Tuesday morning. Thousands of Northern Ireland supporters woke up to find an email from Uefa in their inbox. 'Happy Days, this is it... confirmation of my tickets for Euro 2016' was what went through minds as excited fans opened the correspondence from European football's governing body.
For many there was that feeling of joy. They got what they wanted. Tickets to see Northern Ireland take on Poland, Ukraine and Germany.
But for others there was disappointment, frustration and anger as they were informed their application had been unsuccessful.
Given that 50,000 applications had been made for 29,000 tickets, there were always going to be some who would miss out on the prize.
But with a priority scheme, worked on by the Irish FA in conjunction with Uefa, supposedly in operation to reward the most loyal of fans, there was shock when it emerged that hundreds of supporters who had religiously followed the team home and away in the joyous Euro 2016 qualifying campaign were told they would not be going to the ball after all.
Outrage. Fans were fuming and rightly so. They had waited their whole lives for a day like this when they could dream about going to see Northern Ireland in a big tournament. This should have been a day to celebrate. Instead it became a day of despair.
Some 'block bookers' (season ticket holders for Northern Ireland games) didn't get tickets for ANY of the three group games, though the main problem related to the match against Poland in Nice on June 12, Northern Ireland's first game ever in the European Championships and their first in a major tournament since the 1986 World Cup.
As the morning passed, and with social media in a frenzy, word got out that hundreds upon hundreds of supporters, who had acquired a large number of points in the priority scheme, had been passed over for the historic game with the Poles, yet others who had never been to a Northern Ireland game had been given the all clear to see Michael O'Neill's men try to stop Robert Lewandowski.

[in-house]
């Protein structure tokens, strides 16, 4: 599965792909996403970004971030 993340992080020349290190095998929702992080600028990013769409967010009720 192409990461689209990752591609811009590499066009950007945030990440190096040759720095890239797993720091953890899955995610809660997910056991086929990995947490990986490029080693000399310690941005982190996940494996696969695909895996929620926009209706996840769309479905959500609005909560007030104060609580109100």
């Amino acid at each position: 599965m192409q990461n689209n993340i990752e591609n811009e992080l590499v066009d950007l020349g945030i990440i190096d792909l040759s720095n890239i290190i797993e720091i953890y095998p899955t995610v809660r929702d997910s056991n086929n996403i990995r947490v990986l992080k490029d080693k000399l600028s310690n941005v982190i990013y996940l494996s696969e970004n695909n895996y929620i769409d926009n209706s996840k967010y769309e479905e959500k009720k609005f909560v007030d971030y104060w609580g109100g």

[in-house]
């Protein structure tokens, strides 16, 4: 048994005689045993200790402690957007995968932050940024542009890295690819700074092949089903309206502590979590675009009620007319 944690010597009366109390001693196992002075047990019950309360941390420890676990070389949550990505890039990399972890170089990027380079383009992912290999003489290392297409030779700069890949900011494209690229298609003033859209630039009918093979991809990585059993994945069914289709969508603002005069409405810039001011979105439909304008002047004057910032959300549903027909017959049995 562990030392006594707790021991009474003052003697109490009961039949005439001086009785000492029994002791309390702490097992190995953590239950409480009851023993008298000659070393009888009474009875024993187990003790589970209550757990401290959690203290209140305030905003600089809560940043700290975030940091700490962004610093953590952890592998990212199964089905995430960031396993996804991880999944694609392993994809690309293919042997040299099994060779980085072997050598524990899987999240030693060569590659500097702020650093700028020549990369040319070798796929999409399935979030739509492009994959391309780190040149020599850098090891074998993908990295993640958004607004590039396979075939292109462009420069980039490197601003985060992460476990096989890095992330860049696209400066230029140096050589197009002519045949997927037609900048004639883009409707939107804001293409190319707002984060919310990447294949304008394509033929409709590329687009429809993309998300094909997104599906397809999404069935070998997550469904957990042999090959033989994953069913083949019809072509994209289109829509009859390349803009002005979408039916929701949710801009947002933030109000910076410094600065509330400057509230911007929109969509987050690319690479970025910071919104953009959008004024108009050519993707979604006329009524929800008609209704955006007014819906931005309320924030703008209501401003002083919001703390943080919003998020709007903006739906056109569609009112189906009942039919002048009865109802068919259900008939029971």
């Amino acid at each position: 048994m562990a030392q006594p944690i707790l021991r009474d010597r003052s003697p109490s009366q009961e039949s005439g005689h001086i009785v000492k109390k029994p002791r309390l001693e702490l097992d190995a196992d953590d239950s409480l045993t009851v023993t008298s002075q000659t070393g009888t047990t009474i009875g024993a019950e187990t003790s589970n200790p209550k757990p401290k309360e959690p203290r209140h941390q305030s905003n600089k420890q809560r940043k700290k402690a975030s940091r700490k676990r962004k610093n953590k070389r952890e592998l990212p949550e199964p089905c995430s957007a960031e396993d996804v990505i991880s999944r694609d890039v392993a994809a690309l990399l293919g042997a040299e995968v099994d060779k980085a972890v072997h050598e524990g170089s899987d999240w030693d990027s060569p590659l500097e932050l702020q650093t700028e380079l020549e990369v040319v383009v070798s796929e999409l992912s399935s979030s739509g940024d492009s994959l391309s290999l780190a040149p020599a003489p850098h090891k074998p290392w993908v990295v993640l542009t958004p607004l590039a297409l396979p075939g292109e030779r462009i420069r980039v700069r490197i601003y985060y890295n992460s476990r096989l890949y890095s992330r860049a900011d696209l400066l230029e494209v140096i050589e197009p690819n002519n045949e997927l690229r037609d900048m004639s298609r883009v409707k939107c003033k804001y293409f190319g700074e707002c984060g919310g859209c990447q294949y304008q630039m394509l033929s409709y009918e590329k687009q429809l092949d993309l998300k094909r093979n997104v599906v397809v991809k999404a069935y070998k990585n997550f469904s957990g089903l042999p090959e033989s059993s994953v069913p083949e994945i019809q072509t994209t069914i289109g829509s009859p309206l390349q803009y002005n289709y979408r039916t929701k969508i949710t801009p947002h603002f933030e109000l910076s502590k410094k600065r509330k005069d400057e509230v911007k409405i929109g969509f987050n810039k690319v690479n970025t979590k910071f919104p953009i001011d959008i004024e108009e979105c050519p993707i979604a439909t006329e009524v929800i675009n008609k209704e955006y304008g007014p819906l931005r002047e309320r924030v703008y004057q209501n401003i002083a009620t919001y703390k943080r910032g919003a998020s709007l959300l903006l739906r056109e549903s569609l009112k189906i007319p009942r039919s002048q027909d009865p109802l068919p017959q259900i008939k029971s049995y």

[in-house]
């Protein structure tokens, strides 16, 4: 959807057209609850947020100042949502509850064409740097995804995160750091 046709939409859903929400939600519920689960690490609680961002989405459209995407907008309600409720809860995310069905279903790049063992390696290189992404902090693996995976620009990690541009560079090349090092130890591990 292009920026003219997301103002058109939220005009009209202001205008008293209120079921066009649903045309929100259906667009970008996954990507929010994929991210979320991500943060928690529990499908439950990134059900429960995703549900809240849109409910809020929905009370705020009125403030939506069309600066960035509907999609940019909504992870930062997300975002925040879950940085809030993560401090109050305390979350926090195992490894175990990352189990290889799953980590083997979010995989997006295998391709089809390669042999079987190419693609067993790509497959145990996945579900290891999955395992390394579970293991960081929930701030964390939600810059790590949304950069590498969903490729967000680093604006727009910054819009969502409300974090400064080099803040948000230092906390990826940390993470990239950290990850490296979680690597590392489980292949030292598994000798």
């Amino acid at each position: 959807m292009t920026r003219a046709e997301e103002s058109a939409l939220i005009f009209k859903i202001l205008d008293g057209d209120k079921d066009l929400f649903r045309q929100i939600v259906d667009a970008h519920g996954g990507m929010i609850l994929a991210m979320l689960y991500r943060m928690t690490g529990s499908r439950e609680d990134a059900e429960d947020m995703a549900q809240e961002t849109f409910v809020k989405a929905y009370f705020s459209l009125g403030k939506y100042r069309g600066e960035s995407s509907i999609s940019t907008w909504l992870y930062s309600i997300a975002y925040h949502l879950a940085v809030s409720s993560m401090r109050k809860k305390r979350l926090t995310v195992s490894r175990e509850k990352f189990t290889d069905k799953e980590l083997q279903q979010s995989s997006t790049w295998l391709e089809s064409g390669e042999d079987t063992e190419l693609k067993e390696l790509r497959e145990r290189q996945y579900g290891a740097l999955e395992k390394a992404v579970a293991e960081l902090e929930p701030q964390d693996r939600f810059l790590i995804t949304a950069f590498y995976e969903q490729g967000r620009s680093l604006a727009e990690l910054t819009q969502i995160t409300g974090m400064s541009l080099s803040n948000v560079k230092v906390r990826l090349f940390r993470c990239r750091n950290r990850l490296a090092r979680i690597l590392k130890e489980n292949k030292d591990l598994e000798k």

So much for the priority booking scheme trumpeted by the IFA to reward 'our loyal supporters'.
The IFA, Uefa, the Belfast Telegraph and other media organisations were inundated by infuriated supporters demanding answers.
Amid the storm, IFA Chief Executive Patrick Nelson told this newspaper that he had been in contact with Uefa to tell them to resolve a problem that was becoming more contentious by the second.
Tellingly, he added: "The priority system was supposed to reward our most loyal supporters. We did some checks of the data ourselves and we were confident that the right people would get the tickets. The early indications would suggest that the system has not been applied properly."
A few hours later after more calls between the IFA and Uefa, suddenly a rabbit was pulled out of the hat. As if by magic, another 1,000 tickets were found for those "Northern Ireland fans at the top of the IFA's priority list".
Incredible. It begs the questions how many other spare tickets do Uefa have lying around for emergencies?
And why wasn't this sorted out properly in the first place? Without the emotional reaction from the fans, I doubt anyone would have cared. Fan power proved the difference here. GAWA 1 Uefa 0 but there should not have been a need for a battle.
Last night Nelson was making the point that no mistakes had been made in terms of the loyalty system where the IFA and Uefa were concerned in contrast to his earlier comments.
Uefa themselves stated that "the loyalty scheme for all matches had been implemented according to the scheme provided by the IFA" so how did they get it so wrong that they were forced into throwing around another 1,000 tickets like they meant nothing?
Uefa made a mess of it. The IFA, who admittedly worked quickly to try and resolve the problem once they realised there was one, aren't blameless either though.
There is a sense that the Association's lack of experience in dealing with major tournaments has not helped.
No wonder fans have been left with a sour taste. Loyalty was not rewarded, just given a kick in the teeth. Uefa have said they will contact supporters by the end of the month to dish out the extra tickets, but the fans won't believe that until they see another email.
Reports in Wales last night suggested there were similar problems for their fans over their priority based system while this week Republic of Ireland followers will discover if they are going to France.
They too operate a loyalty system with season ticket holders, regular away travellers and official supporters clubs told by the FAI they will have priority. We shall see.
For many Northern Ireland fans, France still beckons. They will back the team better than they were supported by the authorities.
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